This Norfolk Heritage Walks book was borne out of the desire to try and find some walks that had something of interest, either along the way or at the beginning or end of the walk.
Do you ever wonder where you can go for a different and interesting walk?
Well, this is your chance to discover something of historical interest for yourself whilst following the walks around or close to these wonderful sites.
I love walking, but sometimes I feel like I want something other than just a path or farm track. That’s where this book, Norfolk Heritage Walks, comes to the fore.
Here’s what you can expect to find on each chapter in the book:
Norfolk is incredibly rich in history. It may be a flat county, but what it lacks in mountainous views it sure does make up for in huge skies and, more importantly, historical castle ruins, church and priory ruins, windpumps, windmills and lighthouses, and last but not least, grand stately homes. All are steeped in history and all have absorbing stories attached to them.
What I wanted to do was to try and bring this rich tapestry of Norfolk life to you in the form of a more specific walking book.
Whether you live in Norfolk or are just visiting, there are so many wonderful sites to visit, many of which often take you by surprise; particularly the ruins. These are Norfolk’s hidden gems.
There are 18 circular Norfolk heritage walks in this book and each one features a point of interest that played an important part in the lives of Norfolk dwellers many years ago.
The Roman’s feature in the book, with a walk around the amazing ruins of Burgh Castle, but it was during the Norman era that Norfolk really grew in popularity. Huge churches and priories were built and unfortunately dissolved. However, this dissolution left behind some staggeringly beautiful architectural structures that you can still admire today.
Windpumps played an incredibly important part of Norfolk Broads life, draining water from the fields to the rivers, making sure that villages weren't flooded, and they also feature in the book, along with a few derelict ones too, that you will walk past.
Norfolk also became the land of the wealthy aristocrats with numerous grand houses being built. Many of these have fantastic grounds to walk around with a few unusual structures placed in varying parts of the estates such as a Mausoleum at Blickling Hall and Ice Houses at Blickling, Felbrigg and Holkham Hall. The woodlands that have been planted over the centuries also provide beautiful walks at any time of year.
All the maps in the book in this Norfolk Heritage Walks book are superimposed from OS maps so they are accurate in terms of scale but reduced to fit on the pages.
Below a snippet of an example of one of the maps. Obviously when walking, it’s advisable to either have a proper OS map or know where you are!
Having said that, most of the Norfolk Heritage Walks are fairly obvious and there are also a lot of waymarker posts.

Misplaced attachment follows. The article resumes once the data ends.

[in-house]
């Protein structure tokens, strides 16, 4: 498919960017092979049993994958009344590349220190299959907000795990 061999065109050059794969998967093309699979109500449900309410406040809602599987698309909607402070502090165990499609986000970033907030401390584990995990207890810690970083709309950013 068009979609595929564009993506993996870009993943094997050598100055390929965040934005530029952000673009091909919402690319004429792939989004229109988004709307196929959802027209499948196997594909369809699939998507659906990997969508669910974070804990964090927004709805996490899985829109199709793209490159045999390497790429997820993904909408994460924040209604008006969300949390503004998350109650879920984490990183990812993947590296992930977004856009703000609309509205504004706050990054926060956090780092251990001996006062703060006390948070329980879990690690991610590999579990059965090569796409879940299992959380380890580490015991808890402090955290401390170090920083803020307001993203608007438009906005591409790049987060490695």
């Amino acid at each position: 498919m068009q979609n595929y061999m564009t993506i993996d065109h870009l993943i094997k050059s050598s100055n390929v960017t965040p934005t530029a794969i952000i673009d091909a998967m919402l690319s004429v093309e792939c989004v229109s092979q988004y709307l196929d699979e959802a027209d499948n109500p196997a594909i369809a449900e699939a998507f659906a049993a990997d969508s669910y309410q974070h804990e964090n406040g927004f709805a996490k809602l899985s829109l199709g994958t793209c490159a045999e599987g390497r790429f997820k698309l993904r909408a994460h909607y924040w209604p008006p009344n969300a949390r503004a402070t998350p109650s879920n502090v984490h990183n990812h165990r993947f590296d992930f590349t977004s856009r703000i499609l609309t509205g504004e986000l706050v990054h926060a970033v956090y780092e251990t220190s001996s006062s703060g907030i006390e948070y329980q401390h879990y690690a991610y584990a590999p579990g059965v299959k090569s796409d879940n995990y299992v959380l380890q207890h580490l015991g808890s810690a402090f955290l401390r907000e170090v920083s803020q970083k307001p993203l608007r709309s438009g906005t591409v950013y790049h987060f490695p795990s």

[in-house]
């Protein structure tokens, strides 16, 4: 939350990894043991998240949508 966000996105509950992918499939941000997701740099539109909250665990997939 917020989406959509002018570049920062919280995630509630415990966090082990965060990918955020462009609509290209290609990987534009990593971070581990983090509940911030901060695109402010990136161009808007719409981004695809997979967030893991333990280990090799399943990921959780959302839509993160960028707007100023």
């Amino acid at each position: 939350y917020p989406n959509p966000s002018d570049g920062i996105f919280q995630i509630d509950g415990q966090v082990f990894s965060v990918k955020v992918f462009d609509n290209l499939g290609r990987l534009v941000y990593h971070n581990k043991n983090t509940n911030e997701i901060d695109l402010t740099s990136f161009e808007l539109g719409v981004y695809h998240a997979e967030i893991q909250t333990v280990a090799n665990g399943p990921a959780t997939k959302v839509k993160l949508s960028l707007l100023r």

I do always try to put myself in the shoes of someone who doesn’t know the area when writing up the detailed route directions, so you'll find the numbered directions are easy to follow.
The artwork within the book is drawn by the talented artist, Will Assheton
When I saw a drawing that he had created of St Paul’s Cathedral, as well as one of Nelson’s Column in London (Nelson being a Norfolk man and so piqued my interest), I immediately knew that I wanted to commission him to come to Norfolk and draw some of the historical buildings that feature in this book.
He has a real passion for structure and the aesthetics and this really shines through in his drawings. His pen and ink drawings were the perfect medium for these wonderful ruins and they feature on various walks within the book.
He came and spent several days in Norfolk sketching the architecture and took them back to London to finalize. I really think they bring Norfolk history to life.
The 6 mile circular walk around the village and surrounding countryside of Castle Acre is one of the walks that feature in this book. For this particular walk, you can visit and admire the incredible ruins of Castle Acre Priory, a strong part of Norfolk's heritage.
All of the 18 circular Norfolk heritage walks have some fascinating point of interest that you can either visit or just wander around, usually at the beginning or end of the walk.
Being in Norfolk, all of them are graded as easy and the majority of them are dog friendly, but not all of them; the route directions will tell you whether the walk is suitable for dogs.
For each walk you'll find the following:
The picture below is an example of what you can expect to see.
With this book, you now have a perfect excuse to take a circular walk around the Norfolk countryside whilst learning something new about Norfolk’s history; that’s what I hope you gain from choosing some, or all of the many walks in this book.